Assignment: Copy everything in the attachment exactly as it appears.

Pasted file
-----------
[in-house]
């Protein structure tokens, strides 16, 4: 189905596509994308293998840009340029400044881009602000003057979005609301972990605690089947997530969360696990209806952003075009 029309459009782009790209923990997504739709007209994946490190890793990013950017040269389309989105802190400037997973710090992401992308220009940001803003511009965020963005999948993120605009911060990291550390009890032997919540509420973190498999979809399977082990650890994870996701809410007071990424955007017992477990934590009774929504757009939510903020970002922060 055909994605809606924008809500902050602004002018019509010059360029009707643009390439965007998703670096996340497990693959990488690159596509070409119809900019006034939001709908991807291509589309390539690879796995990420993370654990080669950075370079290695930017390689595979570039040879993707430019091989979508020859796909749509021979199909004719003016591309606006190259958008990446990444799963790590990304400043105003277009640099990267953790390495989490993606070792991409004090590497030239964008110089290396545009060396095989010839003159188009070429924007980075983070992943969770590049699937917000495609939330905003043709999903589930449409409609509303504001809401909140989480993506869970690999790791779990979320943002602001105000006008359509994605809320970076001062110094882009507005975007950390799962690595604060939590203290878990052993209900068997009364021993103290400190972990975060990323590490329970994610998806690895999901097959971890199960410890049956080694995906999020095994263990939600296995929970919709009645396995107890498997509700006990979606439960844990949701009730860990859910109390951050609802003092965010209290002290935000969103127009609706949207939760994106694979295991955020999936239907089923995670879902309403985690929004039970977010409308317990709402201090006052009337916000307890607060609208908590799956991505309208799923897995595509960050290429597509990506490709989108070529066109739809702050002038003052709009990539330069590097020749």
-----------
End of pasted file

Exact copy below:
[in-house]
């Protein structure tokens, strides 16, 4: 189905596509994308293998840009340029400044881009602000003057979005609301972990605690089947997530969360696990209806952003075009 029309459009782009790209923990997504739709007209994946490190890793990013950017040269389309989105802190400037997973710090992401992308220009940001803003511009965020963005999948993120605009911060990291550390009890032997919540509420973190498999979809399977082990650890994870996701809410007071990424955007017992477990934590009774929504757009939510903020970002922060 055909994605809606924008809500902050602004002018019509010059360029009707643009390439965007998703670096996340497990693959990488690159596509070409119809900019006034939001709908991807291509589309390539690879796995990420993370654990080669950075370079290695930017390689595979570039040879993707430019091989979508020859796909749509021979199909004719003016591309606006190259958008990446990444799963790590990304400043105003277009640099990267953790390495989490993606070792991409004090590497030239964008110089290396545009060396095989010839003159188009070429924007980075983070992943969770590049699937917000495609939330905003043709999903589930449409409609509303504001809401909140989480993506869970690999790791779990979320943002602001105000006008359509994605809320970076001062110094882009507005975007950390799962690595604060939590203290878990052993209900068997009364021993103290400190972990975060990323590490329970994610998806690895999901097959971890199960410890049956080694995906999020095994263990939600296995929970919709009645396995107890498997509700006990979606439960844990949701009730860990859910109390951050609802003092965010209290002290935000969103127009609706949207939760994106694979295991955020999936239907089923995670879902309403985690929004039970977010409308317990709402201090006052009337916000307890607060609208908590799956991505309208799923897995595509960050290429597509990506490709989108070529066109739809702050002038003052709009990539330069590097020749």